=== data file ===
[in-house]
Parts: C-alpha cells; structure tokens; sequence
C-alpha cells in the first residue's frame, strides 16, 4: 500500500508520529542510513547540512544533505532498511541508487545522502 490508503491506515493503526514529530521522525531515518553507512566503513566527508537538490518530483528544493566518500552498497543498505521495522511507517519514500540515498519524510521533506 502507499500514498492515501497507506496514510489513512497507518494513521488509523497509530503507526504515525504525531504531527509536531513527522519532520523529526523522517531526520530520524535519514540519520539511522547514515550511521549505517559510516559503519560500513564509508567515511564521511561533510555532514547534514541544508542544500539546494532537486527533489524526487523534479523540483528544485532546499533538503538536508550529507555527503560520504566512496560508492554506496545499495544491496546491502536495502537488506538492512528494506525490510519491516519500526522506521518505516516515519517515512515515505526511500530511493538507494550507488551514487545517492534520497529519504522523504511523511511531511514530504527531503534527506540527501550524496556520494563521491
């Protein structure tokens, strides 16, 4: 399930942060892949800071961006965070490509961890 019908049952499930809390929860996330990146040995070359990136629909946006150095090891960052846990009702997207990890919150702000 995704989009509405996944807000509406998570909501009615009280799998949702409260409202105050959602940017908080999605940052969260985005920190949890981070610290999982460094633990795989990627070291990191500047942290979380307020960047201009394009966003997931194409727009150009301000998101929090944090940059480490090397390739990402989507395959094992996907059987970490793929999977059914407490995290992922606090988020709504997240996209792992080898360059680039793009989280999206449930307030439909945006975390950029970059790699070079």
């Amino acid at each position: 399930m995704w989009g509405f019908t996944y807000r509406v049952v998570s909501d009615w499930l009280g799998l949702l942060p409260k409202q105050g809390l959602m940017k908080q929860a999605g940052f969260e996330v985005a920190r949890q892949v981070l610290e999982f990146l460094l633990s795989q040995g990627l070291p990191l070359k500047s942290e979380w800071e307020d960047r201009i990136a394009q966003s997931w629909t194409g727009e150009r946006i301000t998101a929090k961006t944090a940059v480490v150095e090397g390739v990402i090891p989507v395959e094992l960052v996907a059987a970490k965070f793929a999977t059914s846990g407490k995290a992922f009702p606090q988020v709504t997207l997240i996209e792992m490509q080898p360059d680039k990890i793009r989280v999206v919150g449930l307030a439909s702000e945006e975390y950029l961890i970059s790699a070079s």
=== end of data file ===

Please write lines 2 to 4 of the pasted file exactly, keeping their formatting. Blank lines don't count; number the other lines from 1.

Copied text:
Parts: C-alpha cells; structure tokens; sequence
C-alpha cells in the first residue's frame, strides 16, 4: 500500500508520529542510513547540512544533505532498511541508487545522502 490508503491506515493503526514529530521522525531515518553507512566503513566527508537538490518530483528544493566518500552498497543498505521495522511507517519514500540515498519524510521533506 502507499500514498492515501497507506496514510489513512497507518494513521488509523497509530503507526504515525504525531504531527509536531513527522519532520523529526523522517531526520530520524535519514540519520539511522547514515550511521549505517559510516559503519560500513564509508567515511564521511561533510555532514547534514541544508542544500539546494532537486527533489524526487523534479523540483528544485532546499533538503538536508550529507555527503560520504566512496560508492554506496545499495544491496546491502536495502537488506538492512528494506525490510519491516519500526522506521518505516516515519517515512515515505526511500530511493538507494550507488551514487545517492534520497529519504522523504511523511511531511514530504527531503534527506540527501550524496556520494563521491
């Protein structure tokens, strides 16, 4: 399930942060892949800071961006965070490509961890 019908049952499930809390929860996330990146040995070359990136629909946006150095090891960052846990009702997207990890919150702000 995704989009509405996944807000509406998570909501009615009280799998949702409260409202105050959602940017908080999605940052969260985005920190949890981070610290999982460094633990795989990627070291990191500047942290979380307020960047201009394009966003997931194409727009150009301000998101929090944090940059480490090397390739990402989507395959094992996907059987970490793929999977059914407490995290992922606090988020709504997240996209792992080898360059680039793009989280999206449930307030439909945006975390950029970059790699070079």